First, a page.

Co-designing the Mozilla Festival of 3,000+

Traveling 6,000 miles in search for knowledge

Late February 2018 I was in New York and Washington DC for a business and tourism trip. I had emerged the winner of the Quartz Atlas for Africa competition, after training over 600 media professionals on using theAtlas chart builder tool — built by Quartz, while working with the reporters to publish over 100 data-driven developmental stories.

The win availed me the opportunity of visiting top media organizations and technology companies in the United States, to learn more about their practices, their forecasts of the future, and how I could apply them in what I currently did.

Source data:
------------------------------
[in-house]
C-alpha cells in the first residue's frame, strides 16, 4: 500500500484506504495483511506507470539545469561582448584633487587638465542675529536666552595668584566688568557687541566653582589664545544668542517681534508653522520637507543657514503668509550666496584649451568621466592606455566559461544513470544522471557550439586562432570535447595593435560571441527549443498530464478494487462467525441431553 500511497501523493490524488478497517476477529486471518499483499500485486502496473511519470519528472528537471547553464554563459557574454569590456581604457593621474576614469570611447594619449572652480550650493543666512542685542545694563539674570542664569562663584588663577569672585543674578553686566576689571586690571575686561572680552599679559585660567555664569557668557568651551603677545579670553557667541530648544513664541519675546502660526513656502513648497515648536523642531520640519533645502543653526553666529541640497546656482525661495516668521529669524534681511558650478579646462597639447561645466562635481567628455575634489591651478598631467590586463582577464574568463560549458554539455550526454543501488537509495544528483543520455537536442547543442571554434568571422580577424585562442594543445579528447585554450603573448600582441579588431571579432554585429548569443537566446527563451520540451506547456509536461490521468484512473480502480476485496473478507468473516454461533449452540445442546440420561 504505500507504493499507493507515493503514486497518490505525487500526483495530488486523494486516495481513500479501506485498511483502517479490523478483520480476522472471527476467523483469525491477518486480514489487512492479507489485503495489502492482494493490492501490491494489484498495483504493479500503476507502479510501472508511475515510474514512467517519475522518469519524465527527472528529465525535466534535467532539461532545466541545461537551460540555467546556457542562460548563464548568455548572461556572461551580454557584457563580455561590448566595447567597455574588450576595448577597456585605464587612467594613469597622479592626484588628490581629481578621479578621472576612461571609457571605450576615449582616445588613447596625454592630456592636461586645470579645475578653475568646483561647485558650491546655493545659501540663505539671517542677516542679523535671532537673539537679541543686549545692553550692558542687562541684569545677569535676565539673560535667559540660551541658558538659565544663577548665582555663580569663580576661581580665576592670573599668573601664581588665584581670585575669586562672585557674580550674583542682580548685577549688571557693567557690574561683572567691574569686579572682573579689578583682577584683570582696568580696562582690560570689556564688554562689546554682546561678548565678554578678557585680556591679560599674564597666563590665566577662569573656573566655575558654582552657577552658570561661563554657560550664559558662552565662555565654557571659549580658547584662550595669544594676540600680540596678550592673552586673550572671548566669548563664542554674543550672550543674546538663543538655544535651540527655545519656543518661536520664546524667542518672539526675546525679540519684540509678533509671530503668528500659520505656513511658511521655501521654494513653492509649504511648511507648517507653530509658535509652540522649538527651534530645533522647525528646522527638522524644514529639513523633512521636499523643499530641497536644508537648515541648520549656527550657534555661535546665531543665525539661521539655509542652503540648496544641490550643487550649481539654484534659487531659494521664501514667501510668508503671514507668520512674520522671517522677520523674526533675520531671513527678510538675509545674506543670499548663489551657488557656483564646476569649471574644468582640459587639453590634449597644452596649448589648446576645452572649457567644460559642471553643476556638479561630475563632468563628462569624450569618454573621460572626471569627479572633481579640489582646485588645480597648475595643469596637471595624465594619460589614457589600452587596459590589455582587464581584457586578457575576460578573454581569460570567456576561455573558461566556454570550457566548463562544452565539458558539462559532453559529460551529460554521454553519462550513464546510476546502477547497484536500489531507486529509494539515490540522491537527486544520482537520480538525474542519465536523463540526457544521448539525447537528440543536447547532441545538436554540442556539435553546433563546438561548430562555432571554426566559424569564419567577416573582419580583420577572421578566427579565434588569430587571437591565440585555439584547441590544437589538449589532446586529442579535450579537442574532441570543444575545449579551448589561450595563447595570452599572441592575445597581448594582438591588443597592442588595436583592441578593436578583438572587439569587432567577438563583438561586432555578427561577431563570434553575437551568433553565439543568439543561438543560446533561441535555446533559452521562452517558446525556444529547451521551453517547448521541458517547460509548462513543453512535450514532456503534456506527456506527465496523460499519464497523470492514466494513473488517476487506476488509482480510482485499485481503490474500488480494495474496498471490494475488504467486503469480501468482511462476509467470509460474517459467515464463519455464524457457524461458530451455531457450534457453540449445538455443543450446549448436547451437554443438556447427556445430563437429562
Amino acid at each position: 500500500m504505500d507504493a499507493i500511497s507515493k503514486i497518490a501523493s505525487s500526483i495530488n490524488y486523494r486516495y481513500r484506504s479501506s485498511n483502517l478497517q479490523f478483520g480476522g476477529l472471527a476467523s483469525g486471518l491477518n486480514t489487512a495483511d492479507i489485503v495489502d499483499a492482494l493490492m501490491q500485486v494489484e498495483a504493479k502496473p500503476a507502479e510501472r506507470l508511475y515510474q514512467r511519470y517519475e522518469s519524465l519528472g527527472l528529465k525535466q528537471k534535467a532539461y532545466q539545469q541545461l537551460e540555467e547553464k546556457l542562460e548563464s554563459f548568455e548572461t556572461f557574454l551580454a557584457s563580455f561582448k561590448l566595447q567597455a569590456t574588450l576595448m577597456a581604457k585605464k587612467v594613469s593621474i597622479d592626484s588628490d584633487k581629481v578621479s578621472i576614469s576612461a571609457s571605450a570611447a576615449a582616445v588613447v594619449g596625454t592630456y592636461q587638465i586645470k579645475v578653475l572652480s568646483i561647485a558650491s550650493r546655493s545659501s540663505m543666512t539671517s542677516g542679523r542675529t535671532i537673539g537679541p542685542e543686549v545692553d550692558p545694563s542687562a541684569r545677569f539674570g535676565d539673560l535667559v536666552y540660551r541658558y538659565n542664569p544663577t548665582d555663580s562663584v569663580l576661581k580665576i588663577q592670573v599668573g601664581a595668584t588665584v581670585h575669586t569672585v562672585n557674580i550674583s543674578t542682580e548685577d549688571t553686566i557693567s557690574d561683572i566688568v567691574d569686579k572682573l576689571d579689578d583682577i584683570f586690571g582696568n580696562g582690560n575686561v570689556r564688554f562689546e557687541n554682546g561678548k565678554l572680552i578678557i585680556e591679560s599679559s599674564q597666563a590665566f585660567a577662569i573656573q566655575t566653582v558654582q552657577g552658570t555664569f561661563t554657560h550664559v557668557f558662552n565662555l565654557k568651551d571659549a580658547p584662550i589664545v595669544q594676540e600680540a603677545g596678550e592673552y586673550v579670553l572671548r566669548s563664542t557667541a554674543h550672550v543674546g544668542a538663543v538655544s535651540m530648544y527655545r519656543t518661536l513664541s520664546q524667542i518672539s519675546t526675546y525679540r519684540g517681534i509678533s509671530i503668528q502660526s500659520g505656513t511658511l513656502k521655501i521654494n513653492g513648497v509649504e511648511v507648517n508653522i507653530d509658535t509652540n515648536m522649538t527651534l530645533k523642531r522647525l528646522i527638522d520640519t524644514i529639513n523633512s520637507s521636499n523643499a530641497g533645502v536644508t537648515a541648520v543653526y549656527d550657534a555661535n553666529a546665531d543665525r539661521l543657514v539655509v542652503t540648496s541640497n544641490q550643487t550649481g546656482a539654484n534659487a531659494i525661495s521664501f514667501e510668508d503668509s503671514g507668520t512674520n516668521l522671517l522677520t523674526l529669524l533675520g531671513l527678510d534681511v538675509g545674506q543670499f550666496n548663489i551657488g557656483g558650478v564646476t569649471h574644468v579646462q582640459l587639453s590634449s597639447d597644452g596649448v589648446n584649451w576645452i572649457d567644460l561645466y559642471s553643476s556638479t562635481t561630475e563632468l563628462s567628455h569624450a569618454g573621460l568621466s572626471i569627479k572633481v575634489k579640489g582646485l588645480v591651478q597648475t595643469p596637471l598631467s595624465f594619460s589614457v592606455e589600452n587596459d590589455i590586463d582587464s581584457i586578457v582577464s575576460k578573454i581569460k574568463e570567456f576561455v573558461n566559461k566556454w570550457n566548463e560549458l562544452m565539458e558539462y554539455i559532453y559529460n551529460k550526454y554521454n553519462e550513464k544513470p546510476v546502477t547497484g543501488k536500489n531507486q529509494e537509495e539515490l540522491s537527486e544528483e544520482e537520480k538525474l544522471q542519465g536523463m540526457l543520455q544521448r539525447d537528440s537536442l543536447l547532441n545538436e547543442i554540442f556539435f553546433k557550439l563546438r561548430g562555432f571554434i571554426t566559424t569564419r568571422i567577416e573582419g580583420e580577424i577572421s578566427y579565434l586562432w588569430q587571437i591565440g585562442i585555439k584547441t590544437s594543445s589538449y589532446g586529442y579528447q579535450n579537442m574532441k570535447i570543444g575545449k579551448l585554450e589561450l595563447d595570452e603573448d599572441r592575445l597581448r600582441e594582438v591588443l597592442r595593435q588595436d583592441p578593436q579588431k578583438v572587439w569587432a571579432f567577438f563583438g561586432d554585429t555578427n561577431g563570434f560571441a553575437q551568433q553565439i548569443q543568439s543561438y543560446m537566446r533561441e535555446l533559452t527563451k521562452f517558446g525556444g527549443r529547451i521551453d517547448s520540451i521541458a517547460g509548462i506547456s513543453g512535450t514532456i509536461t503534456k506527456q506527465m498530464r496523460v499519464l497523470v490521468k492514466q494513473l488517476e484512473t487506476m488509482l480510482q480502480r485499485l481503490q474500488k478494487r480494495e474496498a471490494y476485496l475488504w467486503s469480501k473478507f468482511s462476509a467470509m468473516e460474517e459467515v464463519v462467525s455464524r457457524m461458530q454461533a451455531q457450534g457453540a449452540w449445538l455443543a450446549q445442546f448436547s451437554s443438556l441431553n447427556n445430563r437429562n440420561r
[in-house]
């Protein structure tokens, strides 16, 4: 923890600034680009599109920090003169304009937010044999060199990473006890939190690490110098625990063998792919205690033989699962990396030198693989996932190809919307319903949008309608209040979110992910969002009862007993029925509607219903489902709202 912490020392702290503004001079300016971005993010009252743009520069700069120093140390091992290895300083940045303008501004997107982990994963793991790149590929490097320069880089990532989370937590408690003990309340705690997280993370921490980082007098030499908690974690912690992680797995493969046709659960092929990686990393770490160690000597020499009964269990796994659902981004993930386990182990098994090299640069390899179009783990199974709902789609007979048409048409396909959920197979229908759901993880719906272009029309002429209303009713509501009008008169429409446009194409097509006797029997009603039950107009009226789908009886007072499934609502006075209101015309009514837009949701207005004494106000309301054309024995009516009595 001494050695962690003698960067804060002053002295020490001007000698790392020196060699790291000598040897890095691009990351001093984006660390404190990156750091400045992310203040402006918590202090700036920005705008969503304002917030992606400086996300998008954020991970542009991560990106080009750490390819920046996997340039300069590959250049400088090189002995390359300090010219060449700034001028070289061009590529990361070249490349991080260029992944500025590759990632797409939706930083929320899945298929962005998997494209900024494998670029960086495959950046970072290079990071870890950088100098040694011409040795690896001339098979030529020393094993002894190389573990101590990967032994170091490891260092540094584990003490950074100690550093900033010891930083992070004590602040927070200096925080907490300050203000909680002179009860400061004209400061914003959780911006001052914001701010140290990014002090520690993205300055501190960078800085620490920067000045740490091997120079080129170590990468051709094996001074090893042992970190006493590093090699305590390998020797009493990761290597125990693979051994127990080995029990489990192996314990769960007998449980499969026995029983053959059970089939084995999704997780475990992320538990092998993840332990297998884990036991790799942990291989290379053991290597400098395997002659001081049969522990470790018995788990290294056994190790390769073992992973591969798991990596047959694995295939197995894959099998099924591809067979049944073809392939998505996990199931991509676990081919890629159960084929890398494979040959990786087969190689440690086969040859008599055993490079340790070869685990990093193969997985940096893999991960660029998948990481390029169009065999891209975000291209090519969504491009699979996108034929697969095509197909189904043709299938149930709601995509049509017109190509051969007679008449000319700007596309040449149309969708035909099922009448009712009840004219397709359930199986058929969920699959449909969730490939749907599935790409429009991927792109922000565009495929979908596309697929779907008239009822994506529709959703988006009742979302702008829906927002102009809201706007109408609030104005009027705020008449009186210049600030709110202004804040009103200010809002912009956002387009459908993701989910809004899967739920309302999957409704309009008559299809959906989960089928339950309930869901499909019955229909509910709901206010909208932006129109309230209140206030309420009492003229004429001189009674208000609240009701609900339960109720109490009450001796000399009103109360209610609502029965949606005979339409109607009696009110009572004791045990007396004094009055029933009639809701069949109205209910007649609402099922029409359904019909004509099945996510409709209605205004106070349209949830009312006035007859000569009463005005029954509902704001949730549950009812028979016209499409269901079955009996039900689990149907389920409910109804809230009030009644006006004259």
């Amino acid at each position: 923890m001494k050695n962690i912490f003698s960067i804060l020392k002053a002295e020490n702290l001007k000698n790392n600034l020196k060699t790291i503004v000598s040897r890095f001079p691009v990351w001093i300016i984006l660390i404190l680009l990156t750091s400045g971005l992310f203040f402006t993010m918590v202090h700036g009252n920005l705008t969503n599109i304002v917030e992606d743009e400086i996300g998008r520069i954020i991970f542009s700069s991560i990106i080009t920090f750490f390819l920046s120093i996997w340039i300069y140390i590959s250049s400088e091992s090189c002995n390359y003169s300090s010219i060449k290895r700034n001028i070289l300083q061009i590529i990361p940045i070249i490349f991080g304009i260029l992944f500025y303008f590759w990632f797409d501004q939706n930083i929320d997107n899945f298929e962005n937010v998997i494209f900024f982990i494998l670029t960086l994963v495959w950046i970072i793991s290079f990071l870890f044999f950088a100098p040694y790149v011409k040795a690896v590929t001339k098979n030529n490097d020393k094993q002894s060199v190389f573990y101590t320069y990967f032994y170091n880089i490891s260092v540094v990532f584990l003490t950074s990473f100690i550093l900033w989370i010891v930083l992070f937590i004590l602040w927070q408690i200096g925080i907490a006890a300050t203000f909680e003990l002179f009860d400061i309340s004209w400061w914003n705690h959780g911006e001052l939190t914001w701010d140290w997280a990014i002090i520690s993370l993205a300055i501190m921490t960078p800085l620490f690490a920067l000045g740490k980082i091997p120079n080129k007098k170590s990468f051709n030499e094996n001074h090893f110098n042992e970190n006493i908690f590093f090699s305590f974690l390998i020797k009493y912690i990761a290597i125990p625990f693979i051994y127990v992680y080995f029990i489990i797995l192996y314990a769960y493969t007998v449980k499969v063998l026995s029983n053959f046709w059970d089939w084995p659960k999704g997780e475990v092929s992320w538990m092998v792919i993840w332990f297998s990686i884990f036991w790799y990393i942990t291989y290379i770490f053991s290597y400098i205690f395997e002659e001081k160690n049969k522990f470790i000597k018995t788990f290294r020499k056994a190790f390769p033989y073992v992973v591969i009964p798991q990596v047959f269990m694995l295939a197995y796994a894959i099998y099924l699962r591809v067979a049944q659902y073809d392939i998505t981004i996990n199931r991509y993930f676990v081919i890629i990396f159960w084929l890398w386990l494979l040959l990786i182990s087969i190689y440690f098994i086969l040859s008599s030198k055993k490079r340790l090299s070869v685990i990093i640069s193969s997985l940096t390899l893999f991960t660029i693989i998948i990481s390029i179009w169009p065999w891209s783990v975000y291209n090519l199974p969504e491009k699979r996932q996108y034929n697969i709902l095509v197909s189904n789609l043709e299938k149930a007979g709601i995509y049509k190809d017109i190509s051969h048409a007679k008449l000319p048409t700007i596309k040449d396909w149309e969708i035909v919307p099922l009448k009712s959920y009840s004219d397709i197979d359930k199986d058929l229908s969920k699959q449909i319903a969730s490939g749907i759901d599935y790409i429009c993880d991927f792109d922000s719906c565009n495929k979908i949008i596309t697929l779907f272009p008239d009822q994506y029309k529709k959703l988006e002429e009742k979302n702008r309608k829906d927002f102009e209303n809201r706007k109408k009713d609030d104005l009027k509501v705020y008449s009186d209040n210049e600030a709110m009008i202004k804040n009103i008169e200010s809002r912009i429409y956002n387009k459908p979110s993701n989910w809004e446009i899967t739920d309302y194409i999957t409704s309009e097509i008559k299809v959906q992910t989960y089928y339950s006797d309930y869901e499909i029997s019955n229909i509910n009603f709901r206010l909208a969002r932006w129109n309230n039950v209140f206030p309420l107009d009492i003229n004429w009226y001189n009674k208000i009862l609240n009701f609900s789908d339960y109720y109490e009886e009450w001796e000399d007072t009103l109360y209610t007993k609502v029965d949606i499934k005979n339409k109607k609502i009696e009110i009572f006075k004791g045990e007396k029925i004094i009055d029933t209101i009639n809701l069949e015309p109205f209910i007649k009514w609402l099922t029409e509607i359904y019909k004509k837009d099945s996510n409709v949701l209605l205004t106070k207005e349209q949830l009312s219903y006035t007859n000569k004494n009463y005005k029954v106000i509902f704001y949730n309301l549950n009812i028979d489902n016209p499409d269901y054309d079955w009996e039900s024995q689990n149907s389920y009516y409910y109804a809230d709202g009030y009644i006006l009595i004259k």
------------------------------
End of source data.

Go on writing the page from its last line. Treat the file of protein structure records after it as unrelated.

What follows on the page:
I had visited the New York Times, Washington Street Journal, Propublica, Quartz, Columbia University of Journalism’s Tow Center, Pulitzer Center, ICFJ Mapbox among others, and met with top-level professionals from each organization. A change was coming to the media; I perceived it as one would perceive dew from the mist. So I needed to learn, to prepare for it.

My days were filled with meetings after meetings, fast-pacing, adrenaline rushing, subway to subway surfing, an amazing something. In a later article I titled ‘Data is the building blocks of life’ which I penned upon my return, I detailed some conversations I had with Propublica’s Ryann Jones and Ken Schwencke at their New York office.